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Trahern Crews is launching his own Summer of Love in St. Paul

"When you hate yourself... it's easier to hate other people who look like you," says last week's march organizer.

"When you hate yourself... it's easier to hate other people who look like you," says last week's march organizer.

Bad luck followed Lavauntai Broadbent to the Mississippi River bluffs. Under a moon almost too big to be real last summer, the would-be Henry Sibley High 11th grader picked the wrong person to rob. Broadbent pulled a handgun on a man who had a permit to carry.

"Empty your pockets!" said the masked teenager, standing three feet away and pointing a gun.

Instead of handing over his valuables, the victim pulled out his own holstered weapon and fired several shots at Broadbent, who died July 31, 2015.  

Seven months after gunfire killed his 16-year-old brother, Daiezon Broadbent, age 24, drove into an alley near East Seventh Street and Minnehaha Avenue in St. Paul to buy some pot. Along for the ride was Tristian Ballard, who thought an herb transaction required bringing a handgun.

Ballard shot 20-year-old D’Onjay Jackson in the head in a deal gone awry.

"I don’t know where the cycle of violence can be broken,” Jackson's mother, Darnella Wade, told the Pioneer Press. She's still waiting for her child to wake from a vegetative state.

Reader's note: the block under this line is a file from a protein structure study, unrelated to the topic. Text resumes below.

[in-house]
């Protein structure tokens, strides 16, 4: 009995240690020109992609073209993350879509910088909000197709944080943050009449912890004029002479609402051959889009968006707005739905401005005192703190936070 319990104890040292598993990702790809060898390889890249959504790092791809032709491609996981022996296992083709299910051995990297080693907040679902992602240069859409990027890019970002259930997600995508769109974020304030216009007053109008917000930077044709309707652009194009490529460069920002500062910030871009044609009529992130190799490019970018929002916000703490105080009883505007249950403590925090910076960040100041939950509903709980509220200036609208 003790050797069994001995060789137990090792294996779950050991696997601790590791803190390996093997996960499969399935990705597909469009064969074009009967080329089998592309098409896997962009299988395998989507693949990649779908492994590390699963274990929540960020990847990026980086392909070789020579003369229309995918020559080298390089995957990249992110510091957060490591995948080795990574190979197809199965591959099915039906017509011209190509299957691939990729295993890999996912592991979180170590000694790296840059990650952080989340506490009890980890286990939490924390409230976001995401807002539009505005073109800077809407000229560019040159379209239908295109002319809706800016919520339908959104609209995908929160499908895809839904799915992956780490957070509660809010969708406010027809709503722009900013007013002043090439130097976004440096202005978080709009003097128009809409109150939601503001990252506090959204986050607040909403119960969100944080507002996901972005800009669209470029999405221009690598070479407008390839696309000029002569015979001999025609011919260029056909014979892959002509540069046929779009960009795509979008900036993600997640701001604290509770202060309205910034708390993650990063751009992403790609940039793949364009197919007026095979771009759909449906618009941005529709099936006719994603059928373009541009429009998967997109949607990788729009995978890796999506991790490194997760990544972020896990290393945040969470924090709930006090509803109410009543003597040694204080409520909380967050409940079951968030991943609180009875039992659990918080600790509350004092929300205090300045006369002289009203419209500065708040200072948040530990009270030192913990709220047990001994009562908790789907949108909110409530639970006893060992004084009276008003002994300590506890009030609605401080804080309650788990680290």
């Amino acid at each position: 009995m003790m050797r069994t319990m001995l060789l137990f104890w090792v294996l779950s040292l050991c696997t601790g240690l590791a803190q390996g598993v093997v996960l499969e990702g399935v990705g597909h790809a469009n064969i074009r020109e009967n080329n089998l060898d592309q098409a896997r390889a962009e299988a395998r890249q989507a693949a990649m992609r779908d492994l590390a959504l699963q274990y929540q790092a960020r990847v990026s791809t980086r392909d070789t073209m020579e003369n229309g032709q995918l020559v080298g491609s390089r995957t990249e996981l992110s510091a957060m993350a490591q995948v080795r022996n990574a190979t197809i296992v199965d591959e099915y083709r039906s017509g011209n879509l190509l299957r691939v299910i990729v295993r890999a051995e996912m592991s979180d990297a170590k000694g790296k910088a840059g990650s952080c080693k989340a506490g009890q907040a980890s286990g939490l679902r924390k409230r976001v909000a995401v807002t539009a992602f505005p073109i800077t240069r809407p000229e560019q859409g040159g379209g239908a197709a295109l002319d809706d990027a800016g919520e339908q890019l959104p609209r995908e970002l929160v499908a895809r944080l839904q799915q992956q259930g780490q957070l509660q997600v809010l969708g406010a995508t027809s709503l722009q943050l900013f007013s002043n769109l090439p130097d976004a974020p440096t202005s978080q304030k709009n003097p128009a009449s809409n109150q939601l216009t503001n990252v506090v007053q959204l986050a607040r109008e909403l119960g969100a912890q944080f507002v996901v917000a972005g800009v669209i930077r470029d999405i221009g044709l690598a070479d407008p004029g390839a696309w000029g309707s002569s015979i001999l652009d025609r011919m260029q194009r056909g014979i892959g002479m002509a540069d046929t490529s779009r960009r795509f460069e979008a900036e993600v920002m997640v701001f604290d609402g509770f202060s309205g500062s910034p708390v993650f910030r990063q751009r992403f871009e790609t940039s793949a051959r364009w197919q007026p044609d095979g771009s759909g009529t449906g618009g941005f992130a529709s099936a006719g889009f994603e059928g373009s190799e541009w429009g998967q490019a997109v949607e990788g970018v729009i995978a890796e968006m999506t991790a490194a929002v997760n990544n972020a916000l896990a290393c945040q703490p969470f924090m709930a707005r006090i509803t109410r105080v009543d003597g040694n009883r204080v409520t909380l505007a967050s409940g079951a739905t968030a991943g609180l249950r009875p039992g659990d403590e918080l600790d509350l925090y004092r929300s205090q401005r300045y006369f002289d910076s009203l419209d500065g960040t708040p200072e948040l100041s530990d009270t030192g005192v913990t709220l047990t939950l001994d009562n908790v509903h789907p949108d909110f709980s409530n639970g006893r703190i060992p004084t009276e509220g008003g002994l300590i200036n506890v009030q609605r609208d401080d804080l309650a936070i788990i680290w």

Trahern Crews has taken up a position where it begins, at the nexus of a "crisis" that's being powered by self hate.

"Whether it's education, television, banking systems, there's a lot of hate instilled out there that teaches people of color to hate themselves, hate their eyes, hate their ears, hate their nose," he says. "When you hate yourself... it's easier to hate other people who look like you and that leads to violence."

Crews started #BlackTruce to advocate for a summer of non-violence. He was joined by Wade and about 50 other marchers in St. Paul last week to declare that the end of violence in urban communities starts with each person loving thyself. 

"There's been nobody in Minnesota focusing on these self-hate crimes," Crews tells City Pages. "We're going to dig deeper into love, not just telling the community what love is. But engaging the community about what they think love is."  

That's estimated to start in two weeks in backyards, at kitchen tables.

"It's going to be BBQs, football games, other kinds of events that bring people together," he continues. "It's not always about protesting, which I love to do. It's about bringing the community together through other ways too."